A morning roundup of news, opinion, and links from City Paper and around the District. Send tips and ideas to citydesk@washingtoncitypaper.com.

Let a person talk without interrupting them and they’ll likely tell you something interesting. That’s the rule we follow when interviewing subjects for our annual People Issue, and this year’s lineup of performers, activists, organizers, and scholars didn’t disappoint. These 21 characters reflect on everything from fair housing to the use of technology in public spaces while at the same time explaining how they experience life in the region. Their stories will make you laugh, make you think, and remind you that D.C. is full of more than just bureaucrats.

LEADING THE MORNING NEWS:

  • D.C. Council tentatively agrees to fund parking expansion at Union Market. [WBJ]

  • And as expected, the urbanists at Greater Greater Washington aren’t pleased. [GGW]

  • Legislators consider 0.75 percent sales tax increase to fund Metro improvements. [WTOP]

  • Police, attorney general’s office investigate Capital City Public Charter School’s treatment of former teacher who pleaded guilty to child sex abuse. [NBC4]

  • Close to 73 percent of DCPS students graduated on time in 2017. [Post]

  • Uneven pavement and massive ruts on Massachusetts Ave. NE irk residents. [WJLA]

  • After second homicide in two nights, Brightwood residents plan community meeting with police to discuss increased crime. [Post]

  • Enjoy today’s weather before temperatures drop into the 30s overnight. [Capital Weather Gang]

RECENT CITY PAPER STORIES TO HELP YOU MAKE SENSE OF YOUR DAY:

LOOSE LIPS LINKS, by Jeffrey Anderson (tips? jeff.anderson@washingtoncitypaper.com)

  • Here’s what urban sprawl over time looks like in cities across America. [D.C. Policy Center]

  • Are D.C. drivers the worst? [WAMU]

  • Youth football team raises money to vie for national championship in Florida. [Times]

  • ICYMI: Robert White screens documentary on returning citizens. [Afro]

ARTS LINKS, by Matt Cohen (tips? mcohen@washingtoncitypaper.com)

  • D.C. Poet Laureate Dolores Kendrick dies at 90. [WJLA]

  • Benjamin Genocchio, executive director of New York’s Armory Show and husband of Hirshhorn director Melissa Chiu, accused of sexual harassment. [Post]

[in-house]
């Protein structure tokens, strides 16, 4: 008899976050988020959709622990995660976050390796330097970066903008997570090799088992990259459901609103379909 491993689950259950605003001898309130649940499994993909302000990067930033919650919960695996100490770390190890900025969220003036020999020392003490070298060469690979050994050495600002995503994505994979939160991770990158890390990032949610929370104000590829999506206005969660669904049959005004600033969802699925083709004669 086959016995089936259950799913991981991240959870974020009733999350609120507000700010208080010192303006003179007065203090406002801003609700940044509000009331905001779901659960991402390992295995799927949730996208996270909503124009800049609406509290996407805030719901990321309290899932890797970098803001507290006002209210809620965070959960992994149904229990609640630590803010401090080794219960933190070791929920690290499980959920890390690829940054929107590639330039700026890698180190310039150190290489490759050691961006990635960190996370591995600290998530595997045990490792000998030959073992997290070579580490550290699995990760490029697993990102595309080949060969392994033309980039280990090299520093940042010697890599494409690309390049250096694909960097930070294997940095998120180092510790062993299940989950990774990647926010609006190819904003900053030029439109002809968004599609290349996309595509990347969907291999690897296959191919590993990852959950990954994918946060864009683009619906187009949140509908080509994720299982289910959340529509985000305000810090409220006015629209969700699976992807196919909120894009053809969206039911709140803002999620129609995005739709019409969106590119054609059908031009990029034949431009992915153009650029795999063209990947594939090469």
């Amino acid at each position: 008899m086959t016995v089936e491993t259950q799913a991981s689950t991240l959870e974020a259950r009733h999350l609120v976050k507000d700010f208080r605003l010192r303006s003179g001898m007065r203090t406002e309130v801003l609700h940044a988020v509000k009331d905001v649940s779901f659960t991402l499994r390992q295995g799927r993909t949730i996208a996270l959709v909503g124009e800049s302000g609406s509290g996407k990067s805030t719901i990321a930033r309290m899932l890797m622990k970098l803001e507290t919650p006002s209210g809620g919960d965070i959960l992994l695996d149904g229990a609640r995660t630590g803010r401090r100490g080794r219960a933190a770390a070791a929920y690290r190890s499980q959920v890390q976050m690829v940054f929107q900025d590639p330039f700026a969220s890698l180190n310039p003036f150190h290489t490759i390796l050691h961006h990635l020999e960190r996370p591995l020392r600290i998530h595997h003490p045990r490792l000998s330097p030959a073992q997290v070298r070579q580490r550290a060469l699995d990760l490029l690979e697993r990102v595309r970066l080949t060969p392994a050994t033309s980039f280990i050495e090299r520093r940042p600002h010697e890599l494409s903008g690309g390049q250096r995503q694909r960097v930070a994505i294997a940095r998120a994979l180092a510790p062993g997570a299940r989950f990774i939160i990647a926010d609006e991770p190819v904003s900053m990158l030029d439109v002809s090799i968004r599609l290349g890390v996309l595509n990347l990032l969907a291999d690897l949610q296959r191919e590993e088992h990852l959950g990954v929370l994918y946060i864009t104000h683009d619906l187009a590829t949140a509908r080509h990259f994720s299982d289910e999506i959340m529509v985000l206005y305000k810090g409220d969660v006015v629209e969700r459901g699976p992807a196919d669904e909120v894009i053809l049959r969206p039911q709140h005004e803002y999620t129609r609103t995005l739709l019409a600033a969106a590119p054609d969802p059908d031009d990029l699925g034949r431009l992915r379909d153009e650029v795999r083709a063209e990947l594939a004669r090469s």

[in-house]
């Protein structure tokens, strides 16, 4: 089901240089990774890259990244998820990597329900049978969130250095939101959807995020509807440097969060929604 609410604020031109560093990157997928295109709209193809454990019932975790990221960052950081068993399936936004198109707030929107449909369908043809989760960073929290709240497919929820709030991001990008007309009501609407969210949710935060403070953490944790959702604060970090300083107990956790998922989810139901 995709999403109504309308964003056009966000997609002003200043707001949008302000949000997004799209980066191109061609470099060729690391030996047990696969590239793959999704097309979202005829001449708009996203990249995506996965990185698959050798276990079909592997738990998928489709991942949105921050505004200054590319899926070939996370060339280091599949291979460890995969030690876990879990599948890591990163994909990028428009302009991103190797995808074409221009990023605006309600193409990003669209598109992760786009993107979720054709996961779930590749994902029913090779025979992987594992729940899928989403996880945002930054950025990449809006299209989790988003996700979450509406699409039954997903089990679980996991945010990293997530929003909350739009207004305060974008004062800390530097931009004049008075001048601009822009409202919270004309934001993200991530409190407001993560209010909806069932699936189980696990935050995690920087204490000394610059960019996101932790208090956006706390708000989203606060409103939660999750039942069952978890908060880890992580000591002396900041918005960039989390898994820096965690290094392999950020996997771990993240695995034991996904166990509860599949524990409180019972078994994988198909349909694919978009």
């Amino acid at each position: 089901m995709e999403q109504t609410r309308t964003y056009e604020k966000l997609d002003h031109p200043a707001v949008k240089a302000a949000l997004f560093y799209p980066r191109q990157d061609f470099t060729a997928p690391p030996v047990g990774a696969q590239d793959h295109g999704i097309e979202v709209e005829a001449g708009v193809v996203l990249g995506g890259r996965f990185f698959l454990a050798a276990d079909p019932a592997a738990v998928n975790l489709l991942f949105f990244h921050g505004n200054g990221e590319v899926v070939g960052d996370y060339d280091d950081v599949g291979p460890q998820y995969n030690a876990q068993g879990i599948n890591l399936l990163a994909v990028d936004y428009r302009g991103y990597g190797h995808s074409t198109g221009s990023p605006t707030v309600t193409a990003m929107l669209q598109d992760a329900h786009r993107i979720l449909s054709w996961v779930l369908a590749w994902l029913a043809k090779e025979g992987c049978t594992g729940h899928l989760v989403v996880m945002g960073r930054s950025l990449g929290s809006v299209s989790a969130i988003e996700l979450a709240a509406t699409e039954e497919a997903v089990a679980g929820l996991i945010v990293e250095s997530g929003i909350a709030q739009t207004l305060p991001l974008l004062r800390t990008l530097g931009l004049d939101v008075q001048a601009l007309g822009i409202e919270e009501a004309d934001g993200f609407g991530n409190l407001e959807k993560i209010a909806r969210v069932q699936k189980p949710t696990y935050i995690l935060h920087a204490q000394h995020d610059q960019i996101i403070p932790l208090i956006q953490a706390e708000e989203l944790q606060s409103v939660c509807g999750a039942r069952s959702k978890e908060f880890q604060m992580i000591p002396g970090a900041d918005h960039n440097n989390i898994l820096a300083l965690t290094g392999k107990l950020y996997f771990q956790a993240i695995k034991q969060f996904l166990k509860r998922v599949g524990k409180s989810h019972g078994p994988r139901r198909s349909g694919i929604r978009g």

• Five FotoWeek DC photographers discuss the stories behind their most striking images. [Washingtonian]

  • Listen to the debut tape from D.C. pop-punk quartet Chill Parents. [BYT]

  • In Rockville, VisArts creates a new art installation in an ice skating rink. [East City Art]

YOUNG & HUNGRY LINKS, byLaura Hayes (tips? lhayes@washingtoncitypaper.com)

  • Where to drink in D.C. if you’re want the feel of Maryland, Wisconsin, or Boston. [WCP]

  • If you really love carbs, here’s what to order at some iconic D.C. restaurants. [Post]

  • Bad Saint joins Eater’s list of the 38 best restaurants in America. [Eater]

  • Super Pollo is close to opening in Dupont. [PoPville]

  • Are these the best Italian restaurants in D.C.? [DC Refined]

  • Get ready to see more calorie counts on menus this May. [NPR]

HOUSING COMPLEX LINKS, byAndrew Giambrone(tips? agiambrone@washingtoncitypaper)

  • Busboys and Poets’ Anacostia location might not open until next spring. [UrbanTurf]

  • Preservation officials decide West Georgetown Heating Plant is historic after all. [Curbed DC]

  • The cost of a two-bedrooms rental in D.C. varies widely. [UrbanTurf]

  • For $2,500 per month, you can rent you a one-bedroom in Kalorama, Mount Vernon Square, or West End. [Curbed DC]

  • Renovated Wardman Park condos in Woodley Park hit the market. [WTOP]

  • Price of Mount Vernon Square bed and breakfast drops to $2.5 million. [Curbed DC]

Sign up: To get District Line Daily—or any of our other email newsletters—sent straight to your mailbox, click here.